NEW YORK: Major marketers including Unilever, Procter & Gamble and Nestlé are heightening their focus on corporate branding.

Unilever, the FMCG giant, has featured its logo in TV spots for products ranges like Knorr and Hellmann's, as part of a broader approach seeking to boost popular awareness.

"From our consumer research we know that people's number one priority when choosing brands is, and always will be, to choose brands that are best for themselves and their families," Paul Nevett, global vp, Unilever Brand, told the Financial Times.

"Consumers don't compromise on functionality. However, people increasingly want to know that the brands they choose are not only good for them but also good for others and good for the planet."

"Consumers prefer to buy products from a company that they know and trust. Employees want to feel proud of what they do and talented people prefer to work for companies that are respected and trusted."

In an example of how umbrella strategies yield dividends, Unilever's recently-released Sustainable Living Plan delivered significant buzz across the web, despite not constituting a "sexy" topic.

"This shows the engagement that one can generate with increased corporate visibility," said Nevett.

Petraea Heynike, Nestlé's head, marketing and sales, suggested securing official support for such a "seal of guarantee" was far from automatic.

"We had to explain that it's not about a brand's one-to-one relationship with the consumer, but about who is making the product," she said. "In today's world of social media, you cannot hide."

Reassuring inexperienced shoppers is especially beneficial in fast-growth economies, not least due to food safety scares in countries like China, and growing concerns regarding health and wellness.

"If anything, in the emerging markets where they have less money, they need to have that faith and trust to an even greater degree," Heynike said.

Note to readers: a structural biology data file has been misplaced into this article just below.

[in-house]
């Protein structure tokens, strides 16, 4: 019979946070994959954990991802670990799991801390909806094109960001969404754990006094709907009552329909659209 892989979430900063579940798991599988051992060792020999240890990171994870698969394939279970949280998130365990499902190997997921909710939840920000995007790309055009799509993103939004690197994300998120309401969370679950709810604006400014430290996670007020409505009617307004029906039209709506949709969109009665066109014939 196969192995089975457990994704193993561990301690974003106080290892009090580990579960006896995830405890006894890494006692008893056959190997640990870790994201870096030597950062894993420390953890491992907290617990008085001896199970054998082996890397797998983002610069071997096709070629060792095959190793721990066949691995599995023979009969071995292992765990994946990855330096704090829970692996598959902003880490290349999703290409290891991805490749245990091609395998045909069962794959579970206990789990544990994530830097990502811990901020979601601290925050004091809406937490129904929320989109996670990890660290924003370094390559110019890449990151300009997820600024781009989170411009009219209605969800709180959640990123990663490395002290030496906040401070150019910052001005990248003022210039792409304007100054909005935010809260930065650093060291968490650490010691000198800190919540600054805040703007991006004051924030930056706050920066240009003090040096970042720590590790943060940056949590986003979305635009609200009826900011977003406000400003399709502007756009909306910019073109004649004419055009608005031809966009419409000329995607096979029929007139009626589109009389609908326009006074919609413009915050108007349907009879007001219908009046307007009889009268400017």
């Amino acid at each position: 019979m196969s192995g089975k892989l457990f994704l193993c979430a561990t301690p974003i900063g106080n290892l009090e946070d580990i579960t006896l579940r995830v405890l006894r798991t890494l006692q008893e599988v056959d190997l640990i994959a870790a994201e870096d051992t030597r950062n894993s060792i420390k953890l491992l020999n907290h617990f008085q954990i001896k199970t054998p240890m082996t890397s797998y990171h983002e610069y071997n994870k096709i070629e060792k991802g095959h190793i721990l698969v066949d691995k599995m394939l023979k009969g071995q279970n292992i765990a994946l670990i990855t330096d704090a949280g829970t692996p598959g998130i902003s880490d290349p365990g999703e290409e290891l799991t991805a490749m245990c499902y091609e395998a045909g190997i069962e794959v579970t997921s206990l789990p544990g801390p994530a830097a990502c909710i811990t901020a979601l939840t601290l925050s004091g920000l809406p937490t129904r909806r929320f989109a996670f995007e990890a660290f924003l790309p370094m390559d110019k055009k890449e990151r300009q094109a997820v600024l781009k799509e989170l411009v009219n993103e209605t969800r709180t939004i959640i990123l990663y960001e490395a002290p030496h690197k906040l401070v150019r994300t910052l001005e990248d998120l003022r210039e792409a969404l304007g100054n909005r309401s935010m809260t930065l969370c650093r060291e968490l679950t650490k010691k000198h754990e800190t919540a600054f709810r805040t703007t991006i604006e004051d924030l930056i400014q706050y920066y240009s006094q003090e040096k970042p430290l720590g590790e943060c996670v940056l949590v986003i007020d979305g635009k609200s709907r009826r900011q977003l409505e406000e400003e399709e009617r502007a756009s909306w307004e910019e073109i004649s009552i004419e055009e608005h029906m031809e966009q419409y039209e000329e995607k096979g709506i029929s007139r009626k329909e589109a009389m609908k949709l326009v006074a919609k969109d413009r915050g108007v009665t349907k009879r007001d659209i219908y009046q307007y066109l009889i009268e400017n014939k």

"For example, in China, you need to really believe you can trust the company."

"More than 1bn Nestlé packs a day are being picked up, and if consumers flick to the back of the pack they get to Nestlé's nutritional compass, with tips on healthy living."

Procter & Gamble, the owner of Tide and Pampers, moved into the corporate branding arena through the "Thanks, Mom" campaign run in the US during last year's Winter Olympics.

This multi-brand platform was extended to the UK in March 2011, and aims to "recognise, celebrate and thank" mothers, alongside promoting the organisation's stable of products.

"In the past it has been all about our brands and we have been happy for the company name to be behind the scenes," said Irwin Lee, P&G's UK general manager.

"That kind of mindset has led to defensive thinking before but in this new online world you can't really hide. If people want to find out who is behind the brands, they will find out," he said.

"Now is a good time to do corporate branding because people are more interested in where brands come from, who is behind them, and if the company is an upstanding one."

Household goods group Reckitt Benckiser (RB), which makes Clearasil, Lysol and Woolite, has also introduced an internet game targeting potential employees.

Based on the sport of "free running", this effort purports to replicate the distinct business model Reckitt operates.

"RB has a unique culture that's most suitable for adventurous young professionals who enjoy freedom to act," Rob de Groot, Reckitt Benckiser's evp, North America and Australia, said.

Data sourced from Financial Times/Reckitt Benckiser; additional content by Warc staff